Testing from Chicago Tribune from earlier this year highlighted that the iPhone 7 and other flagship smartphones from Samsung exceeded the maximum radiation level as prescribed by the FCC. This led the FCC to launch its own investigation into the matter and it has now ruled that the iPhone 7 and other Samsung smartphones did not exceed the maximum radiation levels.
Chicago Tribune’s results showed that the radiation level from the iPhone 7 was double of what Apple actually claimed. It even went on to claim that the FCC’s specifications are old and outdated and were formulated in the 90s. The testing was done by an independent third-party lab for Chicago Tribune.
When the original report was published, Apple was quick to claim that it was inaccurate and not in accordance with the FCC testing standards.
JUST IN: The FCC says recent tests of mobile devices like the iPhone and Galaxy didn’t violate agency rules on maximum radiofrequency exposure levels.
An Aug. 21 Chicago Tribune report claimed that its own testing found excess levels of radiofrequency levels in these devices pic.twitter.com/caLNxXgkDw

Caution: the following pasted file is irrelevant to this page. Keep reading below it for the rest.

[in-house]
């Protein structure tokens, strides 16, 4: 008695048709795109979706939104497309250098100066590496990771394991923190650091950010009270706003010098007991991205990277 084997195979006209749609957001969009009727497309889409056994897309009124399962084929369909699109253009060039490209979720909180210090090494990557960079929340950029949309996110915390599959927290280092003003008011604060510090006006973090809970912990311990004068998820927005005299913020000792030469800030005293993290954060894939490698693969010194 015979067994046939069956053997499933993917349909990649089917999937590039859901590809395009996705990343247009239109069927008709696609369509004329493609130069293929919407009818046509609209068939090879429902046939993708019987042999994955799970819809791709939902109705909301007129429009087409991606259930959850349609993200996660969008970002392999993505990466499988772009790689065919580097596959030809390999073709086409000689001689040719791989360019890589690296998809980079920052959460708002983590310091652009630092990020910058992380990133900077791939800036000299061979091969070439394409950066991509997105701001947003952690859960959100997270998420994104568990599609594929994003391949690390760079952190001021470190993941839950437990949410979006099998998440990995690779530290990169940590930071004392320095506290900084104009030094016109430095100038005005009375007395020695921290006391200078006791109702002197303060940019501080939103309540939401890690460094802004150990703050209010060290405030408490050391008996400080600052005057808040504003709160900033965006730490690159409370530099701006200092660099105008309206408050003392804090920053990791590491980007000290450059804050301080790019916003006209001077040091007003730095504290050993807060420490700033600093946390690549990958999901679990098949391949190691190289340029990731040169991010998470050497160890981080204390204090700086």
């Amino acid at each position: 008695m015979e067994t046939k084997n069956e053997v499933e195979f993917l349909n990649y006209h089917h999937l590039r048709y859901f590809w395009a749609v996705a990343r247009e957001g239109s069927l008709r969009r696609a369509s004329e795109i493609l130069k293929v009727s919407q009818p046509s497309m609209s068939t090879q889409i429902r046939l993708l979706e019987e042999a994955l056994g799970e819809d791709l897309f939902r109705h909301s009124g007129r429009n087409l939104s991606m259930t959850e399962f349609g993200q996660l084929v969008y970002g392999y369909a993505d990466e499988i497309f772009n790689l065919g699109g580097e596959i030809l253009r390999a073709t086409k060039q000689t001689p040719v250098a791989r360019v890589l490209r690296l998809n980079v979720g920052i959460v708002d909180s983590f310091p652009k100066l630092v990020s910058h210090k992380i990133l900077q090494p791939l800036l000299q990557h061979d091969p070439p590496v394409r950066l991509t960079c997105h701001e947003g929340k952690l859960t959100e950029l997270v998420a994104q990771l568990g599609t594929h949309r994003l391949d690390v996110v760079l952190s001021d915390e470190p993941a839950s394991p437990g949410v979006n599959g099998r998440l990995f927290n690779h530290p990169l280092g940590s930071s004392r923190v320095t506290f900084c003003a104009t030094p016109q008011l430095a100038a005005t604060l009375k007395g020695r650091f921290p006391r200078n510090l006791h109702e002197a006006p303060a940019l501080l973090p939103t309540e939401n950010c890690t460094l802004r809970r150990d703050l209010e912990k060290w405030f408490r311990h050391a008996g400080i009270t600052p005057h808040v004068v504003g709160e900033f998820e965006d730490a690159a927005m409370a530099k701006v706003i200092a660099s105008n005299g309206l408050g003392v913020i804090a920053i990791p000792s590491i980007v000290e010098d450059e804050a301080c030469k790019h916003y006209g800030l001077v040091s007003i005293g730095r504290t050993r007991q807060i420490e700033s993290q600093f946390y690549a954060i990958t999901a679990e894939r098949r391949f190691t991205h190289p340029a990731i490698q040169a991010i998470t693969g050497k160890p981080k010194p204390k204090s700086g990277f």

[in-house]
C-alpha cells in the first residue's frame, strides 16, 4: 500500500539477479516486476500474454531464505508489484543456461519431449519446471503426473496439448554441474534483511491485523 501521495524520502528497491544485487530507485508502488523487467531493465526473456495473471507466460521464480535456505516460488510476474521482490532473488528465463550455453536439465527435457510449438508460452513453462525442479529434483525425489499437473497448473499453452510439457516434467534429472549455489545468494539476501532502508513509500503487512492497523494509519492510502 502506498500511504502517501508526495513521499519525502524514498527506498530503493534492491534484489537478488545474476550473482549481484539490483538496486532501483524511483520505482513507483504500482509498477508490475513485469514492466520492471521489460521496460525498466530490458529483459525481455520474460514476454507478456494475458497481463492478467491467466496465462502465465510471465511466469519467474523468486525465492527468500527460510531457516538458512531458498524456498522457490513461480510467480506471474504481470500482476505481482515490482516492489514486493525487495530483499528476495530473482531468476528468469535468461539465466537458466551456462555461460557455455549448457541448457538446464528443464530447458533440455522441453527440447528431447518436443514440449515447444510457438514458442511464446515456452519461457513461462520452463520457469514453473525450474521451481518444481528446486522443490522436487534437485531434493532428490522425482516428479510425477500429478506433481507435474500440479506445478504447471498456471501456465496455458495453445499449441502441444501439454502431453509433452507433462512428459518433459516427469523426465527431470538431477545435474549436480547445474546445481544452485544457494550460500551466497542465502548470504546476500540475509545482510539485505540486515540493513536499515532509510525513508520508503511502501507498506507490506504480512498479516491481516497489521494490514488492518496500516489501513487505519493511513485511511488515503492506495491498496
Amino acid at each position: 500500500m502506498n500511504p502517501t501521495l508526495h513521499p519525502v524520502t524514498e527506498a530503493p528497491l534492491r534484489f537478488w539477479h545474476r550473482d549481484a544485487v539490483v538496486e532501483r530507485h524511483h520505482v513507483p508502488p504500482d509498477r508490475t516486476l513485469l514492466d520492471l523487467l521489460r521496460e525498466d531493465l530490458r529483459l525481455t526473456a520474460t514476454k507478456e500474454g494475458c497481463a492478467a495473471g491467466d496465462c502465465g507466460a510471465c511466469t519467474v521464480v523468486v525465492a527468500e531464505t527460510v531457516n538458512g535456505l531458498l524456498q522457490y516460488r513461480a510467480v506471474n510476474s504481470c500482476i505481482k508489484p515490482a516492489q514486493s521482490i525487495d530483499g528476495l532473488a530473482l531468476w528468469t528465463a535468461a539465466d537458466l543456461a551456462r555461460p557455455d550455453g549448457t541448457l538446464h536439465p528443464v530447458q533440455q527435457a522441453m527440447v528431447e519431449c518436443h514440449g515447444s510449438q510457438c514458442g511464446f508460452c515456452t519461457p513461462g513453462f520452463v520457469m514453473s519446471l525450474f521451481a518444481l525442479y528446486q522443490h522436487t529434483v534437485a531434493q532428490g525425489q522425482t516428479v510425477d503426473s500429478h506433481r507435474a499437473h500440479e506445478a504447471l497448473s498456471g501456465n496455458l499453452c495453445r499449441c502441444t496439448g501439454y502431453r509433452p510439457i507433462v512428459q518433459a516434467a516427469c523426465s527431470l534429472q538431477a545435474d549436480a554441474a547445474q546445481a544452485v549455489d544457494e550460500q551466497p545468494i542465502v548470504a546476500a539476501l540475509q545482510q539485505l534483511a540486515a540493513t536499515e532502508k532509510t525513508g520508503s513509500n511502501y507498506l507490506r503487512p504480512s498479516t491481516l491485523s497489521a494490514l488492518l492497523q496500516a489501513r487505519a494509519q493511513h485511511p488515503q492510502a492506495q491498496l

— QuickTake by Bloomberg (@QuickTake) December 19, 2019
The report, however, led the FCC to test the iPhone 7, iPhone X, and iPhone XS in its labs. The testing units were sent to the FCC by Apple, with the body purchasing some units from the open market for additional testing as well. The results, as shown in the image below, confirm that the iPhone 7, iPhone X, and iPhone XS all adhere to the FCC’s maximum radiation limit level and do not exceed it. None of the results matched what the Chicago Tribune found in its testing.
The same also stands true for all other smartphones that were tested including the Galaxy S9, Galaxy J3, Moto G6 Play, Moto E5 Play, and the Blue Vivo 5 mini. The detailed test reports from the FCC can be found here.
If you were worried that the excessive radiation levels from your iPhone were leading to health issues, I guess you can now use it without any worries.